Review – Tesla Wars HD for iPad

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Stick figures have long been one of gaming’s “cheap shots,” in that causing bodily harm to them isn’t considered a big deal. Starting with the classic children’s word game “Hangman,” stick figures are one of the only things it’s okay to throw off a cliff, shoot in the chest or dismember without having any repercussions.

After all, stick figures aren’t really people, just generic versions of them.

Sadly, Tesla Wars HD takes this concept too far, resulting in a game that makes me want to wash my hands after playing it.

Tesla Wars HD is a tower-defense game that really takes advantage of the “it’s okay to harm stick figures” mode of gameplay. The object of the game is to defend an electrically powered tower from swarms of attacking stick figures trying to shut it down. They do so in a variety ways, whether it’s beating it with sticks, using machine guns or even attacking with light sabers.

The player uses the iPad’s touchscreen to zap each stick figure over and over again until it explodes in a bloody mess. Each level continues until all the stick figures are dead or have escaped. The player is then awarded money based on how successful the mission was, which is then used to purchase special attacks or upgrades. The special attacks can range from a “kill-all” electric storm to dropping bombs on selected targets.

There are several reasons I did not enjoy this game. The first would be the game’s mechanics. While the controls are simple enough (i.e. put your finger on the iPad and a lightning bolt hits that spot), its execution was flawed. For example, the game tends to change its mind about how intense an attack is. It usually took about two to three lightning bolt hits to subdue a stick figure, which I then assumed was the standard — however, it sometimes took about four or five before an enemy exploded. It had nothing to do with how hard or long I was pressing on the screen, or where my finger was: It seemed to be due to chance, which frustrated me as a player.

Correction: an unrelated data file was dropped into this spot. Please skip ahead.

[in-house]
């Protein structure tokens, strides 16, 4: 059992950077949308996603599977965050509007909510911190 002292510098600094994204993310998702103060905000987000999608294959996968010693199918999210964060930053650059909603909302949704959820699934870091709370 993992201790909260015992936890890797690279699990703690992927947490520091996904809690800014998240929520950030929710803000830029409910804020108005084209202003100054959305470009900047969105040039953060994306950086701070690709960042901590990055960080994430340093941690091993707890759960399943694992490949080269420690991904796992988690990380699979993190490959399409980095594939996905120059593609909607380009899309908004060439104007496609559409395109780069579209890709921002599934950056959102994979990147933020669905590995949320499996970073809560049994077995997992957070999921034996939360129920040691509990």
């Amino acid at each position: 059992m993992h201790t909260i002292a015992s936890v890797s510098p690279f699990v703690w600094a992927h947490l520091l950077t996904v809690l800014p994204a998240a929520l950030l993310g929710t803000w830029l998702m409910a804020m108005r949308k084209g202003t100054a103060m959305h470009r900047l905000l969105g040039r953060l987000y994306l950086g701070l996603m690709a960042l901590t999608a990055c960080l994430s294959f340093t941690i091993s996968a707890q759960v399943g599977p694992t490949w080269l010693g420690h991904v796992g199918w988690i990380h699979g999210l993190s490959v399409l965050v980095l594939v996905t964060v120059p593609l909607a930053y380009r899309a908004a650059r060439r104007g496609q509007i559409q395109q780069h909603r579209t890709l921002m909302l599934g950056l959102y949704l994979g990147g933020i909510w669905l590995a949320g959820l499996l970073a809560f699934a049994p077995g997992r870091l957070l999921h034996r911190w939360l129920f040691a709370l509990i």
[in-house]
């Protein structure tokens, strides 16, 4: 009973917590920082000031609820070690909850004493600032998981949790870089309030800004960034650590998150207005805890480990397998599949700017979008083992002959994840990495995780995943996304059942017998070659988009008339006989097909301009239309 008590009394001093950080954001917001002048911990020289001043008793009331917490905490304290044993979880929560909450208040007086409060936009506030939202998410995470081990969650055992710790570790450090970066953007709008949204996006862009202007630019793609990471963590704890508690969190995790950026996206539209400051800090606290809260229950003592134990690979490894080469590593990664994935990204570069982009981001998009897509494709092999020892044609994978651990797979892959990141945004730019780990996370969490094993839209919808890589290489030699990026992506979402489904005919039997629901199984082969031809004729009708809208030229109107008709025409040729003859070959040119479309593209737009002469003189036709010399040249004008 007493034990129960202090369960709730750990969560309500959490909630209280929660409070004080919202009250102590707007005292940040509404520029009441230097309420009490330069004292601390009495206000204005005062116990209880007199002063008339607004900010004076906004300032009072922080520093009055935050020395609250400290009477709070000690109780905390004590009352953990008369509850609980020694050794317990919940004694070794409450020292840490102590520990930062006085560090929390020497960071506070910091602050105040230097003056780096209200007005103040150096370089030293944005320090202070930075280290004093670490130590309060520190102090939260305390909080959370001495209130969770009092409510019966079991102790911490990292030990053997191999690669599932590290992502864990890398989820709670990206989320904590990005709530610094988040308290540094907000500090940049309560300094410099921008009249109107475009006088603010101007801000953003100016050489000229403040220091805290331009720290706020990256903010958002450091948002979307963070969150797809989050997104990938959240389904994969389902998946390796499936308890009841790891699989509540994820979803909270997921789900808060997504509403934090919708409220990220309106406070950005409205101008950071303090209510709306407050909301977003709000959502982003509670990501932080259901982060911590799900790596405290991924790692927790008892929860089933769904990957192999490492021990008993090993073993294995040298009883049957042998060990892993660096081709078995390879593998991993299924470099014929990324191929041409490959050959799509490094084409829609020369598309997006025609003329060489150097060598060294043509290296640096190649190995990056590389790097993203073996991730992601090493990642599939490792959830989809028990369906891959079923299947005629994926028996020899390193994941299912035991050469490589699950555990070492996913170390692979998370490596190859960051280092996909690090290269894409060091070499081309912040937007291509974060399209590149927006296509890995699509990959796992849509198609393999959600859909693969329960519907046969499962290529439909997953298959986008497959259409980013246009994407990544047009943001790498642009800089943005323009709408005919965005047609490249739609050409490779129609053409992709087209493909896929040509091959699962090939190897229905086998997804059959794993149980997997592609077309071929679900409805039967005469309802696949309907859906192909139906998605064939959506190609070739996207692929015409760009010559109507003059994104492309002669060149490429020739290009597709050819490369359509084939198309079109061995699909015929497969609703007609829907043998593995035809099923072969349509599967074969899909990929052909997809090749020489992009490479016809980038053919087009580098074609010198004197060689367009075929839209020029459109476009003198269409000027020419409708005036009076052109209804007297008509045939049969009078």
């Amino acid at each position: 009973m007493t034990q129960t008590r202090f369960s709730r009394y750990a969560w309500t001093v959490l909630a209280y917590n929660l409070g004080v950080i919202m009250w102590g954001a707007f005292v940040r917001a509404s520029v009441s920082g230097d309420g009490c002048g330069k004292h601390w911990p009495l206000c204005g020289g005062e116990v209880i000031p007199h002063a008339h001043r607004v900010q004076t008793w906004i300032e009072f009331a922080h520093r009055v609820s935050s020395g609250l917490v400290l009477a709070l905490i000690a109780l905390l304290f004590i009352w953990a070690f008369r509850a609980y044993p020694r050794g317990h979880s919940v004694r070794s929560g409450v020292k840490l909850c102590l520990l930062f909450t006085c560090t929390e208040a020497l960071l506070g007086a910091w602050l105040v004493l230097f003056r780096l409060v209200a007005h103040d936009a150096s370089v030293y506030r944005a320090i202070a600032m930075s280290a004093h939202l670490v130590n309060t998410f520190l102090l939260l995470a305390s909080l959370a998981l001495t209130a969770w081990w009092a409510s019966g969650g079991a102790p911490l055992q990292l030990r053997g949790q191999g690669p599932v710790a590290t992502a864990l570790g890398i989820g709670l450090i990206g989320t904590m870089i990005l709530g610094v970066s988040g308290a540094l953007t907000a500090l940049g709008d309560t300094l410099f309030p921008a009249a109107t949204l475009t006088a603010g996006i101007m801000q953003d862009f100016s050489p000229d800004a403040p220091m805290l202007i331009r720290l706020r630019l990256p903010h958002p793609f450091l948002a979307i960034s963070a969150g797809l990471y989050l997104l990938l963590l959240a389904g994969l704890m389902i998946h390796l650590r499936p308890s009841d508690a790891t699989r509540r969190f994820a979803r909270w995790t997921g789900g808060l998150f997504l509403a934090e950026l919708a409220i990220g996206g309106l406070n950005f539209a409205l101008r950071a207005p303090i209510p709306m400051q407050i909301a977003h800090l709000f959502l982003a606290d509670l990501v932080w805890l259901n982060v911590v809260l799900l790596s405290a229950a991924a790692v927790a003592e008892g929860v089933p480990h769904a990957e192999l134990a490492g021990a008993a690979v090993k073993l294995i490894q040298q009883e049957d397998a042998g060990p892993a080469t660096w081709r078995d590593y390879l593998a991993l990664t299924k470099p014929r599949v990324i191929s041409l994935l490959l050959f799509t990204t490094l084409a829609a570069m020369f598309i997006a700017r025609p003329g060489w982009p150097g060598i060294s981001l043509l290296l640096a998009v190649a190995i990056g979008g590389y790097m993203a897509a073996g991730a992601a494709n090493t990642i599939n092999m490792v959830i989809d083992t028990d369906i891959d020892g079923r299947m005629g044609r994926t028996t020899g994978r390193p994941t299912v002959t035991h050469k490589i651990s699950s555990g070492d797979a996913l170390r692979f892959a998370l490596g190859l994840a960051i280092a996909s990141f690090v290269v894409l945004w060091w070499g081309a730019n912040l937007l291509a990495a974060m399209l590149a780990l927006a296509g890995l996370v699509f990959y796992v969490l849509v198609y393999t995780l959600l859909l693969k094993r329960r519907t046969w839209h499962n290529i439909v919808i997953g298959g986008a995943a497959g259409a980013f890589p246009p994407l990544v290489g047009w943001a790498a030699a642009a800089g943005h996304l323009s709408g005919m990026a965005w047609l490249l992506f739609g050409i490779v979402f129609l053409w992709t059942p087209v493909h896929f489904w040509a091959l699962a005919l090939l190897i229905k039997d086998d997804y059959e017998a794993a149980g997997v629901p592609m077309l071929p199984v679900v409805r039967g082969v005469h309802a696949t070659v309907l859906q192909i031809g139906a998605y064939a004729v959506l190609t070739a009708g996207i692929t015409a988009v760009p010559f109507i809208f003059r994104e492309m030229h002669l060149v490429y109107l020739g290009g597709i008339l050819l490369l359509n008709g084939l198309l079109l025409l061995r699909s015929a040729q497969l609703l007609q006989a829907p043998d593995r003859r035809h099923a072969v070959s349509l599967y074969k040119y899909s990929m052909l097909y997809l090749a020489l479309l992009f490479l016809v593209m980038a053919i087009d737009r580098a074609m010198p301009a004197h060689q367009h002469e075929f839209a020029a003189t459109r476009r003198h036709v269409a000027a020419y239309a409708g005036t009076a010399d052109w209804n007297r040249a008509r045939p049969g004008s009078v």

The second problem would be in the gameplay itself, which I found far too difficult for the game’s good. Each zap the tower sends out uses up some of its power supply, which reloads very slowly and will not regenerate at the beginning of the next round. Therefore, when a huge crowd of angry stick figures causes the player to zap over and over again, the player is left with little to no power to finish the round or move on to the next time. Every time I reached Round 5 or 6, I was out of power and a multitude of enemies were ready to swarm.

There are upgrades to the power supply, but each one (out of 99) costs $1,000.

There was also a confusion in the game’s Information Architecture that caused repeated problems. When the player pauses gameplay, he or she is taken to a menu where the special attacks can be utilized or upgraded. However, should the player not want or be able to use or upgrade the special attacks, there is no “Resume” button. In fact, the only way to get back to the game is by re-pressing the “pause” button in the upper right-hand corner, which does not seem like the first choice. It took me several times to figure this out, which meant many trips back to the Main Menu because I thought there was a glitch in the IA.

The final, albeit more personal, problem I have with this game would be the blasé way it approaches killing the stick figures. Even though they’re not real people, the way the game shows killing them feels like cruel and unusual punishment — and I’m not just talking about the whole “exploding in a bloody mess” thing.

In the game, zapping each stick figure enough times causes it to start crawling slowly, as if in extreme pain. It will either continue toward the tower or slowly crawl away, effectively fleeing the scene. However, there is a cash bonus for leaving no stick figures alive, called “No Mercy.” Therefore, I had to effectively murder a scared, fleeing stick figure — one that probably had a family and dreams of becoming a Nurse Practitioner. It felt wrong, and did not give me cause to enjoy playing the game at all.

There is an option to turn the red gore into blue, which made it look more like killing Smurfs or aliens than people — but it didn’t make much of a difference for me.

This is not a game I would encourage kids to play; and as an adult, playing it felt wrong. The game’s flaws only serve to enhance the problems it has, which are numerous and hard for me to look past. Also, the music is repetitive and annoying.

While I do find enjoyment in using stick figures as scapegoats for Lemmings-type violence, Tesla Wars HD takes its Lemmings too far over the edge. I say pass on this one.

Here’s an App Store link for Tesla Wars HD; it’s currently free.

Disclosure: A promo code for this game was provided by Synaptic Wave. For further information regarding our site’s review policies, please see the “About” page.

Beth Elderkin

Beth Elderkin is an award-winning multimedia journalist currently working as a news producer in Austin, Texas. She's been a game reviewer for iPad Insight since 2011, and also runs a gaming blog at

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